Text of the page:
Chiang’s art is definitely a great match for Azzarello.  His Wonder Woman is attractive without being a sex object, powerful looking without losing her femininity, and is always drawn to look like the royal she is.  As a father of two small girls, I’m always searcing for female super heroes they can look up to that are not a facsimile of a male super hero or presented as a pin up model.  I got really excited when they were going to put pants on Wonder Woman because, you know, she’s basically wearing a bikini and I’d like her to put some clothes on for my daughters’ benefit.  Of course, they opted to keep the corset and bottoms.  Even with that being said, though, Chiang draws her in such a way that, again, she is beautifully rendered, but her clothes also completely cover her.  She is not drawn with ridiculous cleavage or wearing a g-string.  Admittedly, no matter how strongly she is written by Azzarello, if they did present her in such a fashion, I’d be too embarrassed to read her book.  As it stands, though, I’d have no problem with my daughters (if they were twelve or older) reading it.

I’ve read several of the New 52, and I have to say that Wonder Woman is so far the best when it comes to art, action, dialogue, characterization, plot complexity, and general coolness.  Even if you’ve never read the character, I urge you to do so.  And don’t worry, instead of your wife rolling her eyes at you for owning it, she might just pick it up and read it herself … so long as she doesn’t mind a little bit of Greek God horror.

Justice League Dark: Into The Dark by Peter Milligan and Mikel Janin – A Book Review

Justice League Dark has a fantastic premise.  I have to admit, when I heard about this book, I became giddy.  I’ve always loved DC’s magical characters, especially those with a bit of an edge.  And while I love their depictions at Vertigo, a part of me rejoiced that they were rejoining DC proper.  Furthermore, by putting “Justice League” in the title, these characters would enjoy a certain level of celebrity, allowing new readers to discover their charisma.  Interestingly enough, the team is comprised of three characters I hold very dear (Deadman, Zatanna, and Constantine) and three characters for whom I’m not all that invested (Shade, Enchantress, Madame Xanadu).  Finally, there’s a character I’ve never heard of (Mindwarp) which frankly surprised me because I’ve been reading DC off and on for the last several decades.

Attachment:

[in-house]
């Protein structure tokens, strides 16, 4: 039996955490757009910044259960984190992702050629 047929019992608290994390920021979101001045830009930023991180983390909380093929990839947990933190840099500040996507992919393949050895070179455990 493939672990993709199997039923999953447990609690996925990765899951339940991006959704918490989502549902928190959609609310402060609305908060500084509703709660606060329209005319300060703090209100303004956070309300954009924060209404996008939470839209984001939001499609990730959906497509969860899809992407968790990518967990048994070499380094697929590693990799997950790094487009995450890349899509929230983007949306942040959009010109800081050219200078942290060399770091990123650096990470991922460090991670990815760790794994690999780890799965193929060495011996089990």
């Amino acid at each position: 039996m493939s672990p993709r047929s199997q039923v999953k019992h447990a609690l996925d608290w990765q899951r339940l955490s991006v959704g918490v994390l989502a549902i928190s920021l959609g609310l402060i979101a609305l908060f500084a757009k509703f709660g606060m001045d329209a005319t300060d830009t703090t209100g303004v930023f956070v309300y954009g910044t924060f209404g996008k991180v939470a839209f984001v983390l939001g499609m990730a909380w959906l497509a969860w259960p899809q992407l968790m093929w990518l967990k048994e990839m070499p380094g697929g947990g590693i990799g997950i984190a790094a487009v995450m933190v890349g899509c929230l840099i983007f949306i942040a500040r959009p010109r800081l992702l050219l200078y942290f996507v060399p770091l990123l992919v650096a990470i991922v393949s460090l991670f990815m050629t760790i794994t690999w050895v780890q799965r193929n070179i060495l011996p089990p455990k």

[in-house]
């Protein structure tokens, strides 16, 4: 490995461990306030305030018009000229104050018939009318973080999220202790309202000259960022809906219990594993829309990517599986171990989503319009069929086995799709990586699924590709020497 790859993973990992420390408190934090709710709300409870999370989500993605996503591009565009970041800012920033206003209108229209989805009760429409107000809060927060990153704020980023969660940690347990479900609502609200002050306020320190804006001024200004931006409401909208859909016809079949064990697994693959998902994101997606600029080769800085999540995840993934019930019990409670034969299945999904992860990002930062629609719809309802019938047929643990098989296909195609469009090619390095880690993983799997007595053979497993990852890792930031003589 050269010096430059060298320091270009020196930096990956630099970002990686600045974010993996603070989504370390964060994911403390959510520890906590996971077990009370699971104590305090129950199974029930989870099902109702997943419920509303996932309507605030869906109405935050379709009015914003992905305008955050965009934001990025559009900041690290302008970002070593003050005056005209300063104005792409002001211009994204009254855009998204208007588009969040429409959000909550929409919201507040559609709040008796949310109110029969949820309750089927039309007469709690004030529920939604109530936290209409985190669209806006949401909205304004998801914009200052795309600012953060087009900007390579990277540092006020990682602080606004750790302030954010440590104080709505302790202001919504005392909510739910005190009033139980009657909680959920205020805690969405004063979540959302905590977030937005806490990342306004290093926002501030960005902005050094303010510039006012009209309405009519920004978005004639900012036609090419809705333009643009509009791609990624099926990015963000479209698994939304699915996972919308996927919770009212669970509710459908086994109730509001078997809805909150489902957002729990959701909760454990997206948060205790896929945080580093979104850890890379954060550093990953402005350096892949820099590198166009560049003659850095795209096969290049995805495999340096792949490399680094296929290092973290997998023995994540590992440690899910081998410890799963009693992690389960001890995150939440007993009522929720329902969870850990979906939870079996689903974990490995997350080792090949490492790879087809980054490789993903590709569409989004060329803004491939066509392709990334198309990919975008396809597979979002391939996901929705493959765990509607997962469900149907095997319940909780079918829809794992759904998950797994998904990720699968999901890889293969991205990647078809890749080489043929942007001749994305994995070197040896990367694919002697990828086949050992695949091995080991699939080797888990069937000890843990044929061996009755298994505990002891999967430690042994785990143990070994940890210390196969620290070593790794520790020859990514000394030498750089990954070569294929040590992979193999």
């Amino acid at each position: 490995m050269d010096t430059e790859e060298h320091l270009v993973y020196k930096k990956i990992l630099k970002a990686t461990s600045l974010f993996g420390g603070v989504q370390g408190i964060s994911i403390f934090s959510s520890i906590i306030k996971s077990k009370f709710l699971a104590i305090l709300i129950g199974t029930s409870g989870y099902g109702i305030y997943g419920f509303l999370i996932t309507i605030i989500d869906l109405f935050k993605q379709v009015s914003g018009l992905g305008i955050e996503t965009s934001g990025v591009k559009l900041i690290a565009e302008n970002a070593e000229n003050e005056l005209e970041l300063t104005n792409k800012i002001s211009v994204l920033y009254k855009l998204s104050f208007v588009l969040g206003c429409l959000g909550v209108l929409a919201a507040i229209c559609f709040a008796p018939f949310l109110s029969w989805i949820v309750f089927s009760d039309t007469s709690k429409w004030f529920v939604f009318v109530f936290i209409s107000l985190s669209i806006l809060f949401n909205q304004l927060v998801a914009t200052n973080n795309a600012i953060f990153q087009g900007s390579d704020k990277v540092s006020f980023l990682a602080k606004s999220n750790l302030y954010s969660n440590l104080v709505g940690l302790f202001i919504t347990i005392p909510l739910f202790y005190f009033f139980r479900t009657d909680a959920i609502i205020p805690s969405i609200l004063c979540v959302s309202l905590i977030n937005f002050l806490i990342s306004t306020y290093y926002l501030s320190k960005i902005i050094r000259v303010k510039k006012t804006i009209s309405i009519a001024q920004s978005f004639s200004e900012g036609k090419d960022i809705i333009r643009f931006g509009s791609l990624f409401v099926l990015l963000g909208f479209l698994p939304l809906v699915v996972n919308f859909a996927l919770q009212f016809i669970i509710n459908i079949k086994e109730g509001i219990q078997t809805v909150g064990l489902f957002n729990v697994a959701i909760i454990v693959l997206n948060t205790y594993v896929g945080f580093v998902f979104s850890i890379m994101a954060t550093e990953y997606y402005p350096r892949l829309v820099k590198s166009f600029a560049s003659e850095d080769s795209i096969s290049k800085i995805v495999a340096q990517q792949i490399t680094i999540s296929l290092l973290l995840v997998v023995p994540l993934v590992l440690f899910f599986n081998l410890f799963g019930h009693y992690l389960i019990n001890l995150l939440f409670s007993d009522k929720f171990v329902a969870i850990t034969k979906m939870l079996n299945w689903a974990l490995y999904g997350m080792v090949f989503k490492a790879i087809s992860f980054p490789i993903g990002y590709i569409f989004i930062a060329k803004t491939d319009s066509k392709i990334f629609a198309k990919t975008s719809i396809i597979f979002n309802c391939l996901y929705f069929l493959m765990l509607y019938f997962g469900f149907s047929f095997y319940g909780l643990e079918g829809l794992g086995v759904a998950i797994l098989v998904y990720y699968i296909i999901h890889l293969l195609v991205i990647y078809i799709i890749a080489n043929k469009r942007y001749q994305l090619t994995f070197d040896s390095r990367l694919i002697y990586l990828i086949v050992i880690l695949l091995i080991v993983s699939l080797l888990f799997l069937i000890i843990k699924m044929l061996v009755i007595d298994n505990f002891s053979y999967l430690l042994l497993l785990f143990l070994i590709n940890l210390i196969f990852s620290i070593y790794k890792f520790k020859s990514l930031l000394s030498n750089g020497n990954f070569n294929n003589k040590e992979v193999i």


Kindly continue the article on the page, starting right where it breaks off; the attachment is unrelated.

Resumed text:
So as you can gather, I was fairly biased before I even opened the first volume of Justice League Dark.  I wanted to like it.  And, honestly, I did like it.

But it’s not perfect.

The premise is a bit clichéd.  The world is at risk, and only by these seven joining forces can this destruction be averted.  Of course, the Enchantress is already destroying much of the earth, and so the future cataclysm seems a little unimportant.  And as entire cities are dying, only the seven members of Justice League Dark seem to be doing anything.  This is where the book lost me.  After brief appearances by Superman, Wonder Woman, and Cyborg, the rest of the world’s heroes are nowhere to be found.  I thought Milligan overreached with the wholesale destruction of cities.  Toddlers are killing caregivers, brunettes are killing blondes, nuclear power plants have decided to quit – it all became a bit much to the point of almost being silly.  I think if Milligan had kept it tighter and more focused, perhaps concentrating upon only one locale, it would have been an easier plot to accept.  And while I won’t spoil anything, the end of the book fell into the horrible trap of offering one last jolt, one last horrific challenge that seems to pop up out of nowhere and disappear nearly as quickly.  It reminded me of some really bad horror movies in that regard, and I didn’t want the book to end on such a sour note.

However, the characters alone are enough to keep me around, and they do make an interesting mix.  Would I have liked their “origin” story to have been a little more original and unique?  Yes, but it was a serviceable first volume, and while I didn’t love it, I also didn’t hate it.

The real star of the book is artist Mikel Janin.  Janin’s pencils and inks are absolutely beautiful.  He makes these characters look both regal and terrifying, and he blends the super hero genre with horror expertly.  He’s one of the few artists out there who actually knows how to draw realistic regular clothing, but he also excels at the traditional “costume.”  I see that Janin is still on Justice League Dark as of this writing, which is definitely a reason for me to keep keeping it.  In the hands of a different artist, Justice League Dark may not have been as enjoyable an experience.

If you’re into the darker side of the DC Universe and still enjoy a spot of super heroics, Justice League Dark may be the book for you.  Thought the story wasn’t initially superb, I see a lot of potential with these characters in particular and look forward to seeing what’s in store for them, especially as rendered by Mikel Janin.